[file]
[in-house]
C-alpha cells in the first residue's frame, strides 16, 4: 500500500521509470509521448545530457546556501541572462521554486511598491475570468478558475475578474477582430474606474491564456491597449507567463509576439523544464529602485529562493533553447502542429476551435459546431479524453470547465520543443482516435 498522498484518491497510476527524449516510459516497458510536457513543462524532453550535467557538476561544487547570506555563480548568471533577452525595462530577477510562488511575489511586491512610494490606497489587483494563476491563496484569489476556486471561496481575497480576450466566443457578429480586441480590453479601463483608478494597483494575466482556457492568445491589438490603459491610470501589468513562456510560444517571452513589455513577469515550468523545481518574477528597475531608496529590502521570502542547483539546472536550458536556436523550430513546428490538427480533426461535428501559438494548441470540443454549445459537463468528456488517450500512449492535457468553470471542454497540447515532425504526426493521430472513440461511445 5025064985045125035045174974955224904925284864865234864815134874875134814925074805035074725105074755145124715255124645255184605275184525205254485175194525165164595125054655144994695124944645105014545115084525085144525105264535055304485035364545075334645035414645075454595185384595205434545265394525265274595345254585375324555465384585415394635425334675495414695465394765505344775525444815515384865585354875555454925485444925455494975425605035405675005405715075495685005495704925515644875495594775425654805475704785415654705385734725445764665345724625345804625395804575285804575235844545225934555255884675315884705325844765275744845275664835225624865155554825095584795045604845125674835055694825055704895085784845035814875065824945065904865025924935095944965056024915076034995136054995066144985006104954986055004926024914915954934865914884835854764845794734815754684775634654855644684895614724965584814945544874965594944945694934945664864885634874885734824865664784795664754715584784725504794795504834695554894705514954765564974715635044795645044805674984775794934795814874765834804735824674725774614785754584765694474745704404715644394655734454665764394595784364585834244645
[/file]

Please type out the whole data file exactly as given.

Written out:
[in-house]
C-alpha cells in the first residue's frame, strides 16, 4: 500500500521509470509521448545530457546556501541572462521554486511598491475570468478558475475578474477582430474606474491564456491597449507567463509576439523544464529602485529562493533553447502542429476551435459546431479524453470547465520543443482516435 498522498484518491497510476527524449516510459516497458510536457513543462524532453550535467557538476561544487547570506555563480548568471533577452525595462530577477510562488511575489511586491512610494490606497489587483494563476491563496484569489476556486471561496481575497480576450466566443457578429480586441480590453479601463483608478494597483494575466482556457492568445491589438490603459491610470501589468513562456510560444517571452513589455513577469515550468523545481518574477528597475531608496529590502521570502542547483539546472536550458536556436523550430513546428490538427480533426461535428501559438494548441470540443454549445459537463468528456488517450500512449492535457468553470471542454497540447515532425504526426493521430472513440461511445 5025064985045125035045174974955224904925284864865234864815134874875134814925074805035074725105074755145124715255124645255184605275184525205254485175194525165164595125054655144994695124944645105014545115084525085144525105264535055304485035364545075334645035414645075454595185384595205434545265394525265274595345254585375324555465384585415394635425334675495414695465394765505344775525444815515384865585354875555454925485444925455494975425605035405675005405715075495685005495704925515644875495594775425654805475704785415654705385734725445764665345724625345804625395804575285804575235844545225934555255884675315884705325844765275744845275664835225624865155554825095584795045604845125674835055694825055704895085784845035814875065824945065904865025924935095944965056024915076034995136054995066144985006104954986055004926024914915954934865914884835854764845794734815754684775634654855644684895614724965584814945544874965594944945694934945664864885634874885734824865664784795664754715584784725504794795504834695554894705514954765564974715635044795645044805674984775794934795814874765834804735824674725774614785754584765694474745704404715644394655734454665764394595784364585834244645